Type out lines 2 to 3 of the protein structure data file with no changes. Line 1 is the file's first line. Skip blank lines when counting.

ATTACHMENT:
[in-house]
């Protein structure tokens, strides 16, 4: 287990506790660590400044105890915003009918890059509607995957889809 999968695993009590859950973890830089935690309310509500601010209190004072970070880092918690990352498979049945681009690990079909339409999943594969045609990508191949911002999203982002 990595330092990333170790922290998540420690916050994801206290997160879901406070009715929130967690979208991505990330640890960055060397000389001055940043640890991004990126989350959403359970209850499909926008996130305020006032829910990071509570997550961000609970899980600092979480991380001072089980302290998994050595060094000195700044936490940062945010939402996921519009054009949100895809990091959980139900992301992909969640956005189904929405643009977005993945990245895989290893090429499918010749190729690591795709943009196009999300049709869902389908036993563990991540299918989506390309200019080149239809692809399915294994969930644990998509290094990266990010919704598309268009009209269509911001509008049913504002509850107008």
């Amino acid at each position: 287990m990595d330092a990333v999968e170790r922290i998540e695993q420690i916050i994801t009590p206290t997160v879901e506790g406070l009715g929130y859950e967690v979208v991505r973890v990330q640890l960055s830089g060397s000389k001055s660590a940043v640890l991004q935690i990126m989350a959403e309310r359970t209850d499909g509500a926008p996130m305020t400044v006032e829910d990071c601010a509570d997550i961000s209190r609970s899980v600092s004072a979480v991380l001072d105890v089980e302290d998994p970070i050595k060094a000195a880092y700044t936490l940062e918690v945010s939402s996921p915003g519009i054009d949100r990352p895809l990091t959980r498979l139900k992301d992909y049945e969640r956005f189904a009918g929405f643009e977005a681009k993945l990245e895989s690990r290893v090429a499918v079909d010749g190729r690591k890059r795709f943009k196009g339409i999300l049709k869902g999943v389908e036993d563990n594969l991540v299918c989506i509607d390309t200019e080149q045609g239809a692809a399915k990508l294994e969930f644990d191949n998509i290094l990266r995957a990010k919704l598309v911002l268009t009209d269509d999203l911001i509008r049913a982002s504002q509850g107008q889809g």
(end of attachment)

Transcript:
């Protein structure tokens, strides 16, 4: 287990506790660590400044105890915003009918890059509607995957889809 999968695993009590859950973890830089935690309310509500601010209190004072970070880092918690990352498979049945681009690990079909339409999943594969045609990508191949911002999203982002 990595330092990333170790922290998540420690916050994801206290997160879901406070009715929130967690979208991505990330640890960055060397000389001055940043640890991004990126989350959403359970209850499909926008996130305020006032829910990071509570997550961000609970899980600092979480991380001072089980302290998994050595060094000195700044936490940062945010939402996921519009054009949100895809990091959980139900992301992909969640956005189904929405643009977005993945990245895989290893090429499918010749190729690591795709943009196009999300049709869902389908036993563990991540299918989506390309200019080149239809692809399915294994969930644990998509290094990266990010919704598309268009009209269509911001509008049913504002509850107008």
């Amino acid at each position: 287990m990595d330092a990333v999968e170790r922290i998540e695993q420690i916050i994801t009590p206290t997160v879901e506790g406070l009715g929130y859950e967690v979208v991505r973890v990330q640890l960055s830089g060397s000389k001055s660590a940043v640890l991004q935690i990126m989350a959403e309310r359970t209850d499909g509500a926008p996130m305020t400044v006032e829910d990071c601010a509570d997550i961000s209190r609970s899980v600092s004072a979480v991380l001072d105890v089980e302290d998994p970070i050595k060094a000195a880092y700044t936490l940062e918690v945010s939402s996921p915003g519009i054009d949100r990352p895809l990091t959980r498979l139900k992301d992909y049945e969640r956005f189904a009918g929405f643009e977005a681009k993945l990245e895989s690990r290893v090429a499918v079909d010749g190729r690591k890059r795709f943009k196009g339409i999300l049709k869902g999943v389908e036993d563990n594969l991540v299918c989506i509607d390309t200019e080149q045609g239809a692809a399915k990508l294994e969930f644990d191949n998509i290094l990266r995957a990010k919704l598309v911002l268009t009209d269509d999203l911001i509008r049913a982002s504002q509850g107008q889809g």